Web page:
…the yellow fever …is generated only in low close, and ill-cleansed parts of a town, I have supposed it practicable to prevent it’s generation by building our cities on a more open plan. take for instance the chequer board for a plan. let the black squares only be building squares, and the white ones be left open, in turf & trees. every square of houses will be surrounded by four open squares, & every house will front an open square. the atmosphere of such a town would be like that of the country, insusceptible of the miasmata which produce yellow fever. I have accordingly proposed that the enlargements of the city of New Orleans … shall be on this plan.
To Constantin François Chasseboeuf Volney, February 8, 1805
Patrick Lee’s Explanation
Visionary leaders plan with public health in mind.
This excerpt is a duplicate, from September 10, 2019, but with a twist, in light of the coronavirus.
Jefferson addressed the scourge of yellow fever, which ravaged coastal and tidewater cities in August and September each year. (In 1793, it killed 5,000 in Philadelphia, a city of 45-50,000.) He believed the cause was “miasma,” an unhealthy vapor arising in crowded, dirty cities, suffering from a shortage of fresh air.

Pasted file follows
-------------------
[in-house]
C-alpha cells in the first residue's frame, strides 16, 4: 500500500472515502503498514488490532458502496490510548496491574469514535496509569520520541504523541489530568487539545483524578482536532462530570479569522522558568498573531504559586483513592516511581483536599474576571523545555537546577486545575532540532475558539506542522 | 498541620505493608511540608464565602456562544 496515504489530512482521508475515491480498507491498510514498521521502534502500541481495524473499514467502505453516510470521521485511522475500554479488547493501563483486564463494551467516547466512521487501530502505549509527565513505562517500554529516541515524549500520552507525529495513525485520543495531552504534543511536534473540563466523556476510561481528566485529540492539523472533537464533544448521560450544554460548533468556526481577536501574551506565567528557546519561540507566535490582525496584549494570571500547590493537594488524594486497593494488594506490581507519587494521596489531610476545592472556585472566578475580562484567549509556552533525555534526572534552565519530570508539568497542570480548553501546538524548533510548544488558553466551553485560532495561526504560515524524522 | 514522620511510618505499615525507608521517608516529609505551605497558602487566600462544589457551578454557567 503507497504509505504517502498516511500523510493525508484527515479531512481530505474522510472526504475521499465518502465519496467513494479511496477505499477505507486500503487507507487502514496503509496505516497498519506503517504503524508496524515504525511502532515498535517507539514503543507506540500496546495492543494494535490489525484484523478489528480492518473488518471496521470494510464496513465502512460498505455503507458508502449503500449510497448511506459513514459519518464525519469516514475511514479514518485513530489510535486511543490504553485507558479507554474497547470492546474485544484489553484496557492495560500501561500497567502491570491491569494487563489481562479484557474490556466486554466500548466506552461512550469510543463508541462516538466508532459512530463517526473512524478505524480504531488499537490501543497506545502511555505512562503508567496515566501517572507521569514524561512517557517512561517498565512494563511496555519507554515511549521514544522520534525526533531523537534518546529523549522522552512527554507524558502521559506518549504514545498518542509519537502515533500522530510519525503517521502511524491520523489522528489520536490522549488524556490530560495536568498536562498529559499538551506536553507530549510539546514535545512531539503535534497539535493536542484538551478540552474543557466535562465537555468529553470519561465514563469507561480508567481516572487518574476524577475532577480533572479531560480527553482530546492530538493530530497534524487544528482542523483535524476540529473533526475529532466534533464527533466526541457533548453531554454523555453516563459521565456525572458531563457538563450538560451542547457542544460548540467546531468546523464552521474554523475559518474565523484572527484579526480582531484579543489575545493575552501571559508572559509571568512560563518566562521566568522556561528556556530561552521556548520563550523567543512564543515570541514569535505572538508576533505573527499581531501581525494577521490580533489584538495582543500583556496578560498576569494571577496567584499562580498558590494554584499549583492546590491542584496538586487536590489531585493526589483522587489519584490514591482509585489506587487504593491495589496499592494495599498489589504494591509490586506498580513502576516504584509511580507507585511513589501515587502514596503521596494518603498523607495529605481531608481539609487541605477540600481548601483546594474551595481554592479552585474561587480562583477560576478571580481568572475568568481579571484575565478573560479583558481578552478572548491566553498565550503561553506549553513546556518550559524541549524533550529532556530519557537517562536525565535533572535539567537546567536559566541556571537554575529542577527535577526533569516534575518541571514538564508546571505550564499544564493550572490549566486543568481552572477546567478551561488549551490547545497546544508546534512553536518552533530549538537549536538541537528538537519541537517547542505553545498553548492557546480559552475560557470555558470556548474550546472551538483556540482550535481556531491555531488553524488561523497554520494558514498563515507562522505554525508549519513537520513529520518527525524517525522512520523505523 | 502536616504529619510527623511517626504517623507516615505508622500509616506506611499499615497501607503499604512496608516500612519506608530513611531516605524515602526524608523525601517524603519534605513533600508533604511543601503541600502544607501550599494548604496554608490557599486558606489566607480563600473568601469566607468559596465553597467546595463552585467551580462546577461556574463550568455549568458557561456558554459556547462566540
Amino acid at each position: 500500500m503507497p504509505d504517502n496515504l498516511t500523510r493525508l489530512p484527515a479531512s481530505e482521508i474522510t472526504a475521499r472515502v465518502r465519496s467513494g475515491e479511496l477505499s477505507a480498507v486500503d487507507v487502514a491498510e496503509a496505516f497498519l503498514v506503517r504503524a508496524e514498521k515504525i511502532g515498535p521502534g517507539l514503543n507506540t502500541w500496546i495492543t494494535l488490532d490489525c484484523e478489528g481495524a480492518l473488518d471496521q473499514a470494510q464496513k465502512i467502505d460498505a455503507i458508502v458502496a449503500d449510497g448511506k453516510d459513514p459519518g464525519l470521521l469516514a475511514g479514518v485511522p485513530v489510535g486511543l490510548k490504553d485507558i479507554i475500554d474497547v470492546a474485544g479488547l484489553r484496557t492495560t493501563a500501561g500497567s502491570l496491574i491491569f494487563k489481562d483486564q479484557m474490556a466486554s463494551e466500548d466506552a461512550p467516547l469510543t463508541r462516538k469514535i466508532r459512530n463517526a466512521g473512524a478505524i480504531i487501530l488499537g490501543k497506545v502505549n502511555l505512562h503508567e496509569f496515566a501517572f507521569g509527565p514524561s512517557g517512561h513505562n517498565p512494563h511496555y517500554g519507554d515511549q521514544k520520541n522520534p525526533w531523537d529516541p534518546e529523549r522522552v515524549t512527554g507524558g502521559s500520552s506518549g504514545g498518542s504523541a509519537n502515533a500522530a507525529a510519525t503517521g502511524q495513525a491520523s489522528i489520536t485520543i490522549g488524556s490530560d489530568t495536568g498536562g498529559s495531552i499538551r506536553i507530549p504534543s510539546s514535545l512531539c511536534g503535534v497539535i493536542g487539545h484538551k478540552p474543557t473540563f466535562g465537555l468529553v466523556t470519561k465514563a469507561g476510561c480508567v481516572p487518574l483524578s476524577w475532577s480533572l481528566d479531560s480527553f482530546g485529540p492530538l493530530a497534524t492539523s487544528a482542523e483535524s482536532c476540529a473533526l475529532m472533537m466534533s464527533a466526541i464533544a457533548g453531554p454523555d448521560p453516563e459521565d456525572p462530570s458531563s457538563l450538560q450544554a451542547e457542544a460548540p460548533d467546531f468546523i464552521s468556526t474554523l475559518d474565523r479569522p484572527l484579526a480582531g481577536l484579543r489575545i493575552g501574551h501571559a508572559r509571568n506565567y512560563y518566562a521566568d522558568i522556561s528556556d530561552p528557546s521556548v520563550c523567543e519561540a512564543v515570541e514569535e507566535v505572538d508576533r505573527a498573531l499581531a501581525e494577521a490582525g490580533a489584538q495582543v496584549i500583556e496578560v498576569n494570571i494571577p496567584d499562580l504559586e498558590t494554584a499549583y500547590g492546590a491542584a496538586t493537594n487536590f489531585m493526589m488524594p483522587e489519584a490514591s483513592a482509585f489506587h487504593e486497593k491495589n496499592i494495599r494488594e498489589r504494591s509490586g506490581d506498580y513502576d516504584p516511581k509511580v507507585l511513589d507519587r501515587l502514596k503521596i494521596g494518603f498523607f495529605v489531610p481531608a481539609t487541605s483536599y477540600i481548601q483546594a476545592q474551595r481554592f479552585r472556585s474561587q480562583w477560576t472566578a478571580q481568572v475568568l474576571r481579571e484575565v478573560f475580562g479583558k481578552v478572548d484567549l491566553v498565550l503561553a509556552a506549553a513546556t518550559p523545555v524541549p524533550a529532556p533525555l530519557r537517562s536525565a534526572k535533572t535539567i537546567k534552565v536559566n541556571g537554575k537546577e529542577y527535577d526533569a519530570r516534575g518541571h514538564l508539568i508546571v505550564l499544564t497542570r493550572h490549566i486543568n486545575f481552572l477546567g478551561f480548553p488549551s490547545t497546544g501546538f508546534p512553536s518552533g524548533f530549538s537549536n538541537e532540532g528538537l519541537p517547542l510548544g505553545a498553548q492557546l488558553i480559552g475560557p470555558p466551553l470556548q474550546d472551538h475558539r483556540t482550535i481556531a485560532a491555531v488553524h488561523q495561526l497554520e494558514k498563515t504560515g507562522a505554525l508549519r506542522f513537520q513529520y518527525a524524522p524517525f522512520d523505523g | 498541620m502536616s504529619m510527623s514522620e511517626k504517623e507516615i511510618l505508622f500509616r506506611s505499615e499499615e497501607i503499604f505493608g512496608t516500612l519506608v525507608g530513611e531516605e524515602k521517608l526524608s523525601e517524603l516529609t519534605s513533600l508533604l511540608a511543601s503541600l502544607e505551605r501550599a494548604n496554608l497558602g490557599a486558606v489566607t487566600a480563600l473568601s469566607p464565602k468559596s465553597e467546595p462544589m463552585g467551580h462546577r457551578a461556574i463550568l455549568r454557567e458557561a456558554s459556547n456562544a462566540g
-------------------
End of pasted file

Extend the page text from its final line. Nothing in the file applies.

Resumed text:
Since New Orleans, also on the tidewater, had recently been added to the U.S., he proposed future expansions of that city be made on a checkerboard plan. All development would be on squares of one color only. All squares of the other color were to be left open. Thus, every populated block would have blocks of green space on all four sides. This would provide for less disease through social distancing, as a matter of urban design.
It would be nearly a century before the cause of yellow fever was discovered, not miasma but mosquitoes that thrived in the the swampy, tidewater environment.